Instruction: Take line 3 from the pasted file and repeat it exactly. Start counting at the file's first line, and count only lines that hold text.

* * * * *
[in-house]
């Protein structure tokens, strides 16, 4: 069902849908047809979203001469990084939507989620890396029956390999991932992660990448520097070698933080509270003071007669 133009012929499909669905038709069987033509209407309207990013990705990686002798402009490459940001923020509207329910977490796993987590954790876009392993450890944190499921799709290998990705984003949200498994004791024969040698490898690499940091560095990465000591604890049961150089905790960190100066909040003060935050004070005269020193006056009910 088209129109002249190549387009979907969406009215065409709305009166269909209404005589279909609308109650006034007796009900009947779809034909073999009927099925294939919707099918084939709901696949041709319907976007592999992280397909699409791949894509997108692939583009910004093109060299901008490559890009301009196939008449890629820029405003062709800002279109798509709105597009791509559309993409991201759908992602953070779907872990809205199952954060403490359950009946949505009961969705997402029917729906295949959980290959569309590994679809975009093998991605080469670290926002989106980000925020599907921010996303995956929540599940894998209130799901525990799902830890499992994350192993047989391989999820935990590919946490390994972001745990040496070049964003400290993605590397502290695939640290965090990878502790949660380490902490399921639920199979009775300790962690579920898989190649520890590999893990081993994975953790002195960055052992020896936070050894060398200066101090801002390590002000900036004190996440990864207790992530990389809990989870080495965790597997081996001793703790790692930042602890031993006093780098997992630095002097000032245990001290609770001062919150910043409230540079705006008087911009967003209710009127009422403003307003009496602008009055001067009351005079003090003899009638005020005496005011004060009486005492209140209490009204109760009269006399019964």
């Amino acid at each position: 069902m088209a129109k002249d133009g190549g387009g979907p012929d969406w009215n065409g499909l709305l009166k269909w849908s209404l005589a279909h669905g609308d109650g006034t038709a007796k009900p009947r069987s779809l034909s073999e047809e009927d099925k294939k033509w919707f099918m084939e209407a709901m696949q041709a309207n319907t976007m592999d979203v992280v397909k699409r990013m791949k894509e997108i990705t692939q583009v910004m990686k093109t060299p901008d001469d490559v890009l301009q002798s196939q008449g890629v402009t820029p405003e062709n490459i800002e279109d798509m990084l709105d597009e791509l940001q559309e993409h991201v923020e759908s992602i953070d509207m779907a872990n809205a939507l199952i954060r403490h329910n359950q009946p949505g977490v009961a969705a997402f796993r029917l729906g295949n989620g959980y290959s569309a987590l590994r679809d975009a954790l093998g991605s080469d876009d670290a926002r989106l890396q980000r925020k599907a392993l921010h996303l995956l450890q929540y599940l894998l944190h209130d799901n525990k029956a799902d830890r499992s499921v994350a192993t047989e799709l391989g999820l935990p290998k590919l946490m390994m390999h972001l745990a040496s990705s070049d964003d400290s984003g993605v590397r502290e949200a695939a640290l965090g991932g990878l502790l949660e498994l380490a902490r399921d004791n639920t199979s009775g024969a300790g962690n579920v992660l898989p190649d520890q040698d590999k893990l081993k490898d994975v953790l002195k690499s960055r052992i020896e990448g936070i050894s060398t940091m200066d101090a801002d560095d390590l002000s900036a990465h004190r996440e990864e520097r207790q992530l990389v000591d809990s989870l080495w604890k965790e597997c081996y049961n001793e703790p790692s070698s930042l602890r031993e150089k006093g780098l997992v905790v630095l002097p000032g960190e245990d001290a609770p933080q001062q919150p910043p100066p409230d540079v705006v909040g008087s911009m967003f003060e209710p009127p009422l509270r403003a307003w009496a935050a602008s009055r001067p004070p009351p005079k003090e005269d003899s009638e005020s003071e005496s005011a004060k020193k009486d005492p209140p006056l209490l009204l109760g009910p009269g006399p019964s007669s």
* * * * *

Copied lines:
């Amino acid at each position: 069902m088209a129109k002249d133009g190549g387009g979907p012929d969406w009215n065409g499909l709305l009166k269909w849908s209404l005589a279909h669905g609308d109650g006034t038709a007796k009900p009947r069987s779809l034909s073999e047809e009927d099925k294939k033509w919707f099918m084939e209407a709901m696949q041709a309207n319907t976007m592999d979203v992280v397909k699409r990013m791949k894509e997108i990705t692939q583009v910004m990686k093109t060299p901008d001469d490559v890009l301009q002798s196939q008449g890629v402009t820029p405003e062709n490459i800002e279109d798509m990084l709105d597009e791509l940001q559309e993409h991201v923020e759908s992602i953070d509207m779907a872990n809205a939507l199952i954060r403490h329910n359950q009946p949505g977490v009961a969705a997402f796993r029917l729906g295949n989620g959980y290959s569309a987590l590994r679809d975009a954790l093998g991605s080469d876009d670290a926002r989106l890396q980000r925020k599907a392993l921010h996303l995956l450890q929540y599940l894998l944190h209130d799901n525990k029956a799902d830890r499992s499921v994350a192993t047989e799709l391989g999820l935990p290998k590919l946490m390994m390999h972001l745990a040496s990705s070049d964003d400290s984003g993605v590397r502290e949200a695939a640290l965090g991932g990878l502790l949660e498994l380490a902490r399921d004791n639920t199979s009775g024969a300790g962690n579920v992660l898989p190649d520890q040698d590999k893990l081993k490898d994975v953790l002195k690499s960055r052992i020896e990448g936070i050894s060398t940091m200066d101090a801002d560095d390590l002000s900036a990465h004190r996440e990864e520097r207790q992530l990389v000591d809990s989870l080495w604890k965790e597997c081996y049961n001793e703790p790692s070698s930042l602890r031993e150089k006093g780098l997992v905790v630095l002097p000032g960190e245990d001290a609770p933080q001062q919150p910043p100066p409230d540079v705006v909040g008087s911009m967003f003060e209710p009127p009422l509270r403003a307003w009496a935050a602008s009055r001067p004070p009351p005079k003090e005269d003899s009638e005020s003071e005496s005011a004060k020193k009486d005492p209140p006056l209490l009204l109760g009910p009269g006399p019964s007669s």